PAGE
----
It also cites a senior member of the technical staff at the U.S. government's Sandia National Laboratories, James Corey, who expressed at the September 2003 Energetic Materials Intelligence Symposium that "an overdue revolution in science will arrive, [and] the reputations of cold fusion scientists and those who revile them may be reversed."

Although 3,000 scientific papers have been written about cold fusion, progress is underreported in the scientific and popular media because of a rift between cold fusion researchers and the scientific establishment, which has refused in its journals to publish articles relating to cold fusion.

In a September 2003 article, science columnist Sharon Begley of the Wall Street Journal noted of this phenomenon, "the only thing pathological about cold fusion is the way the scientific establishment has treated it."

"The Cold Fusion Report" includes the following findings:

o More than 150 scientists worldwide, including 60 physicists, hold that cold fusion a verifiable, reproducible low-temperature nuclear reaction, free of harmful radiation and nuclear waste.

Evidence that the effect is reproducible and has been demonstrated in many laboratories around the world, through a variety of methods.

Citations from five scientific papers which report correlation between excess energy and the nuclear by-product helium-4, a key finding which verifies the claims of low-temperature nuclear reactions. Historically, critics of cold fusion erroneously assumed that "cold fusion" should emit the same nuclear products as "hot fusion." Later research demonstrated that the hunt for the "missing neutrons" was misdirected and that the dominant product of cold fusion, instead, is helium-4.

"The Cold Fusion Report" also includes evidence of the veracity of cold fusion in several previously unreleased documents:

A 1993 report to the Pentagon by former JASONS chairman Richard Garwin and by chemistry professor Nathan Lewis of Caltech that supports the findings of "excess heat," providing key evidence for the cold fusion effect.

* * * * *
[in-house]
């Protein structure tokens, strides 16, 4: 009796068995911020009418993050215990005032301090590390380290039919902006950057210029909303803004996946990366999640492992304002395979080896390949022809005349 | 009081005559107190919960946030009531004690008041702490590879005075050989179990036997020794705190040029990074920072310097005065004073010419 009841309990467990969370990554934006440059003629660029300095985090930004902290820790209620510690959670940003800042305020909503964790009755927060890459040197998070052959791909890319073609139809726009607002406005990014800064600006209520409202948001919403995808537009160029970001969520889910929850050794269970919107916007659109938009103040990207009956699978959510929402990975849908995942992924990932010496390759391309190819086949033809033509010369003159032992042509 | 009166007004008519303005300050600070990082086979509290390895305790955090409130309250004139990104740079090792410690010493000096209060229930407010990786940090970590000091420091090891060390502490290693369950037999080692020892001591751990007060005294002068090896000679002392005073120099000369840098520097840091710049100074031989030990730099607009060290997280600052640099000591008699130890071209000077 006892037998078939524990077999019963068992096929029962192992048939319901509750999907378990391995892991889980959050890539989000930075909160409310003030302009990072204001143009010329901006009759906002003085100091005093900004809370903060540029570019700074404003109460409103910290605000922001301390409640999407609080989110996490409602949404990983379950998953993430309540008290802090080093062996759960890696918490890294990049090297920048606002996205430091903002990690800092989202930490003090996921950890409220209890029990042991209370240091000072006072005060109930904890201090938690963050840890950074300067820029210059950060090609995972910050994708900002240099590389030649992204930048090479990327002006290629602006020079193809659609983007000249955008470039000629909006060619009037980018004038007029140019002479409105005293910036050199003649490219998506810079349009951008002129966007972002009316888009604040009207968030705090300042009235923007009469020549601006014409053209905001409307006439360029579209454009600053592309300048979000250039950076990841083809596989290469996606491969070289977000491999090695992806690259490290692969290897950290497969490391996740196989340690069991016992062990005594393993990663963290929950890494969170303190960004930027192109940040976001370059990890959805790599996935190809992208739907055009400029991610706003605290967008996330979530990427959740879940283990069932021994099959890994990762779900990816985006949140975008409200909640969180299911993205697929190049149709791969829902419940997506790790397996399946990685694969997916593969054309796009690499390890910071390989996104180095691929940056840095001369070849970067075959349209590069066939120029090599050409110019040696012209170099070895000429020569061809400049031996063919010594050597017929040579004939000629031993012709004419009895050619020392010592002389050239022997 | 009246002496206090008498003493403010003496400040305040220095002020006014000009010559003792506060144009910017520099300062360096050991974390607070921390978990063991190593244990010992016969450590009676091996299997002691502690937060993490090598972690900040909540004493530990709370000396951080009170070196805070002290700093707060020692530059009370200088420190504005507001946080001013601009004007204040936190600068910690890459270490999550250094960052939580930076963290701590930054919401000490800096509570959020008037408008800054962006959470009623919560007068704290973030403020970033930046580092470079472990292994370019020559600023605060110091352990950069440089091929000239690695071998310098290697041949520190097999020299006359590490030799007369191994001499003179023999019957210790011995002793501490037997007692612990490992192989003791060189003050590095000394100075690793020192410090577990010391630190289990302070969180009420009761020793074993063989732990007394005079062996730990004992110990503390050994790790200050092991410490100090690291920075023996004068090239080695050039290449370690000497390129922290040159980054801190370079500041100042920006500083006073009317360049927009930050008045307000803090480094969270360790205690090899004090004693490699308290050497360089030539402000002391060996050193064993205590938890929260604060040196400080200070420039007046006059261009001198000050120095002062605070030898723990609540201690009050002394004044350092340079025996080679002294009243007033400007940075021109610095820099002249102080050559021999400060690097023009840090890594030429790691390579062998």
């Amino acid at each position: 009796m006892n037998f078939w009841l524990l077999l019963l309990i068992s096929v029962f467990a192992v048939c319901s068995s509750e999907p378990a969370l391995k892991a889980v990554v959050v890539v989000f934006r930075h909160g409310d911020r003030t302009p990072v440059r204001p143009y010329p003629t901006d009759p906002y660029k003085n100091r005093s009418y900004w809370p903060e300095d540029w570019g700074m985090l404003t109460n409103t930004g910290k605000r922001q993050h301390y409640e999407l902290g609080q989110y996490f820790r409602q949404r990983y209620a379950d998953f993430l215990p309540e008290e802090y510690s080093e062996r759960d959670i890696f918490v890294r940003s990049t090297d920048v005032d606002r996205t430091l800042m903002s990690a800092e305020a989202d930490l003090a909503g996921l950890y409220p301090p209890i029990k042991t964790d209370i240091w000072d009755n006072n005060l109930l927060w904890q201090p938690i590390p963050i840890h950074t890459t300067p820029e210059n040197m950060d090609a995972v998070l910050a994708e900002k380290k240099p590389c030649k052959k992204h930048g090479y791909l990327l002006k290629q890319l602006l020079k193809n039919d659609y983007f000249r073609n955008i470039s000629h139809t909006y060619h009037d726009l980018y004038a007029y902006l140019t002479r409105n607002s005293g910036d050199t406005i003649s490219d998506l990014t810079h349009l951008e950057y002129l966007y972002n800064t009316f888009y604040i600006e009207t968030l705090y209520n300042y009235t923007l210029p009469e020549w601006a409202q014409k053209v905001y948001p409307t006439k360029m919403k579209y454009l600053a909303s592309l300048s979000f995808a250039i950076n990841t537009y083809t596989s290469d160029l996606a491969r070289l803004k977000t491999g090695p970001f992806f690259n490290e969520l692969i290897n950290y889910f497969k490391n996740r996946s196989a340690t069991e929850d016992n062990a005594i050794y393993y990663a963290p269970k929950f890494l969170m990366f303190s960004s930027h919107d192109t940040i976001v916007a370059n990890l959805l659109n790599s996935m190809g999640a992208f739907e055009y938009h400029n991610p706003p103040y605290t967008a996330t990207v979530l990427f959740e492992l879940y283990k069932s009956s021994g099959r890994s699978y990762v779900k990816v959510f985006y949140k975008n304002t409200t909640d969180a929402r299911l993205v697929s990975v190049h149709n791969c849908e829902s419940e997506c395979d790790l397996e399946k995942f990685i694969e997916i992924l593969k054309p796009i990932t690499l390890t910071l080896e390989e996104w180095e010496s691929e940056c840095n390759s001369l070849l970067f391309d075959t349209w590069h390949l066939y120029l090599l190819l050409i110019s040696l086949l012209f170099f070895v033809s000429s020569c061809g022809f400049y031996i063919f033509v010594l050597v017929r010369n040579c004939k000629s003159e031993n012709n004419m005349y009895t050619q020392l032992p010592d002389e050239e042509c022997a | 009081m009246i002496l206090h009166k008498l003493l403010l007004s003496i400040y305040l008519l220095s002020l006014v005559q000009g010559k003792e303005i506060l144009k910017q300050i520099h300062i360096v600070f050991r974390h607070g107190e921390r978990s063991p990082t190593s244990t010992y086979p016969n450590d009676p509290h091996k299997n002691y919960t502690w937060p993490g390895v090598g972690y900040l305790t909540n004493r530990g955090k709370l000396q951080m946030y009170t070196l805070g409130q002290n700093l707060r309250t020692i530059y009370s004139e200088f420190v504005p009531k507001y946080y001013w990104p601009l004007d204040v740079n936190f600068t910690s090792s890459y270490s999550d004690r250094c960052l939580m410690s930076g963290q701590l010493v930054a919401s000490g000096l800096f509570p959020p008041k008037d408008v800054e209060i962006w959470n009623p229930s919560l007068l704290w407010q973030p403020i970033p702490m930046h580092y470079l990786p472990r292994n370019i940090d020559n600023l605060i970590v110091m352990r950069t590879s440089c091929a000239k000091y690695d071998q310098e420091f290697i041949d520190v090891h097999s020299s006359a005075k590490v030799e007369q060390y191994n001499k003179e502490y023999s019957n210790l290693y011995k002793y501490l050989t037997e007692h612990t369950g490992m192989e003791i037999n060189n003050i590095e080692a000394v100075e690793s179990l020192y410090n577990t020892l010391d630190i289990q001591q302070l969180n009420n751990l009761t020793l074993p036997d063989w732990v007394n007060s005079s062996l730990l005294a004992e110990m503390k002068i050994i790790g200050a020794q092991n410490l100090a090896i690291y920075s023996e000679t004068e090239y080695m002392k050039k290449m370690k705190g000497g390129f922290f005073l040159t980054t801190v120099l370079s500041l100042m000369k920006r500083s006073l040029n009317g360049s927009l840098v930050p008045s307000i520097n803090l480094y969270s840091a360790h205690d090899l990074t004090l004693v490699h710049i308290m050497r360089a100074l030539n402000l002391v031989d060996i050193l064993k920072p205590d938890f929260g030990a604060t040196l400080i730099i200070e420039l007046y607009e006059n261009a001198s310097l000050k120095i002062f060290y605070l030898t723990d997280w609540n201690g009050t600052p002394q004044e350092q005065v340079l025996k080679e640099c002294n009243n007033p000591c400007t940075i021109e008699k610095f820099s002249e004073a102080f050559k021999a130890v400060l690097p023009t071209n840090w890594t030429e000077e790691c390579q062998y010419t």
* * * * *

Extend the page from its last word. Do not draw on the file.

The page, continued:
Four years earlier, Lewis tried unsuccessfully to replicate the cold fusion effect and subsequently became one of the most outspoken critics of cold fusion.

A 1991 report by chemistry professor Alan Bard of the University of Texas, vocal critic of cold fusion who confirmed the presence of "excess heat" in an independent laboratory experiment at SRI International.

Two 1995 papers by scientists from Amoco Production Co. and Shell Research reporting positive, unambiguous evidence from their own cold fusion experiments.


Part 1 of "The Cold Fusion Report" examines factors that led the scientific community to a premature rejection of the validity of cold fusion and explains why developments in cold fusion have gone virtually unreported. It reviews studies revealing that the early experiments conducted by prominent laboratories that were presumed to have debunked cold fusion were in fact seriously flawed.

Part 2 of the report discusses the current status of cold fusion research. It reviews advances over the past 15 years and identifies the major unanswered questions. The report concludes with a glimpse of possible future applications for cold fusion technology.


"The Cold Fusion Report" was reviewed for technical accuracy by two physicists with decades of experience in conventional fusion, one of whom has studied cold fusion, as well. The other, a skeptical plasma physicist who works for a major U.S. fusion research center, described the report as "correct, readable, even and unbiased, suitable for reaching physicists and educated people."


Steven Krivit

Nadine Winocur

(310) 721-5919 (Cell)

(310) 470-8189 (Office)



3. U.S. Department of Energy Will Review 15-Years of "Cold Fusion" Excess Heat and Nuclear Evidence
----------A letter from: New Energy Foundation, Inc. March 20, 2004

   (A Nonprofit, 501(c)(3) Corporation )-----------


The following interesting letter to unspecified readers was transferred to CFRL by Dr. David Nagel. This letter is closely related with the previous article on the gCold Fusion Reporth and should be useful to all readers of this News.